The multiple updates and launches, most of which are designed to help businesses secure hybrid cloud environments more effectively and help software developers tap into Micro Focus functionality more easily, were timed to coincide with Palo Alto, Calif.-based HPE’s Protect security conference, which took place in Washington D.C. this week and concluded yesterday.
The first of the new offerings, called Voltage SecureData Cloud for AWS, allows organizations to pull personal identifiers out of data stored in Amazon Web Services, so they can more easily share it and utilize it for analytics purposes without violating privacy regulations. Available later this month, the system extends protection that Voltage SecureData previously provided on-premises only to Amazon’s market-leading public cloud as well. The vendor plans to safeguard data in other public clouds the same way in the future.
“This is the first one we’re extending the capability to, but we’ll continue to look to develop to other cloud platforms, certainly, as we move forward,” says Travis Grandpre
director of product marketing for enterprise security at Micro Focus.
Version 5.0 of Micro Focus’s NetIQ Change Guardian privileged account management system, also announced this week and due to reach market later this month, will benefit users of another such cloud platform, Microsoft Azure. The forthcoming product will be capable of monitoring Azure Active Directory deployments and feeding any modifications it observes to a variety of security information and event management solutions.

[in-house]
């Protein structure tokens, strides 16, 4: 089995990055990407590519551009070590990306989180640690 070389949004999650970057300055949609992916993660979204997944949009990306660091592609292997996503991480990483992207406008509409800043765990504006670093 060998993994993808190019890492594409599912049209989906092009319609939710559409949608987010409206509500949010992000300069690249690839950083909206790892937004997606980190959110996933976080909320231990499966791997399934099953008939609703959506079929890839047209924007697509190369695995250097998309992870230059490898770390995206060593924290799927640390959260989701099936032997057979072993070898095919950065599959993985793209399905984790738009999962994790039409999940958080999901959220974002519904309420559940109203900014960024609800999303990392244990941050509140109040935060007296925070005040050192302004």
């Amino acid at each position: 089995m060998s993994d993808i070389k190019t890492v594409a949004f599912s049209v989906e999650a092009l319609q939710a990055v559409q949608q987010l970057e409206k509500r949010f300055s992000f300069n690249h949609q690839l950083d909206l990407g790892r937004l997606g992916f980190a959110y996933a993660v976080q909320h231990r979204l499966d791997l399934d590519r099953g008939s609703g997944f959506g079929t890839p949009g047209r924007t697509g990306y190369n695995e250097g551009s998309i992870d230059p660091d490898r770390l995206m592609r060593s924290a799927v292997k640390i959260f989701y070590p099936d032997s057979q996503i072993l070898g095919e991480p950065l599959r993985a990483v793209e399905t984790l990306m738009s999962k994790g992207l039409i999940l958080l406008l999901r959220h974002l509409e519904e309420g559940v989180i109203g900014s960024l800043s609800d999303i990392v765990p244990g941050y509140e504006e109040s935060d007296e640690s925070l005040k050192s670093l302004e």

“You can combine the correlated events that you’re getting from various parts of the platform with the details around who’s accessing the data and do they have rights to access that,” Grandpre says.
Also at Protect this week, Micro Focus announced that the new version of its ArcSight Data Platform solution, due in October, will feature an open architecture that enables it to integrate with third-party solutions. HPE, which still owned ArcSight a year ago, proclaimed its commitment to opening up that portfolio at last year’s Protect conference.
“Our customers in the market have known ArcSight to be very monolithic, closed, and hard to get data out of, and we have really ripped that apart to make the data accessible to a lot more technology and applications that need that data,” Grandpre says. “You don’t need to leverage all three or four aspects of the ArcSight platform to get value out of the suite.”
Elastic, a Mountain View, Calif. company that makes solutions for visualizing and analyzing data, is one of the first significant software vendors to take advantage of the ArcSight platform’s new openness.
“It’s a really great partnership for us, because those people who are developing their own dashboards and visualizations can take advantage of the security data and the categorization and normalization that we deliver through ArcSight,” Grandpre says.
Micro Focus also announced at Protect that:
- Version 2.0 of ArcSight Investigate, a threat-hunting solution for security analysts, will include built-in analytics capabilities powered by software from Vertica, a Micro Focus unit headquartered in Cambridge, Mass.
- The latest release of the Fortify application security solution offers enhanced automation features designed to enable users of DevOps development methodologies to test code without disrupting the software development lifecycle. Available immediately, the new Fortify update also adds support for the Scala programming language, bringing the total number of languages the product supports to 25.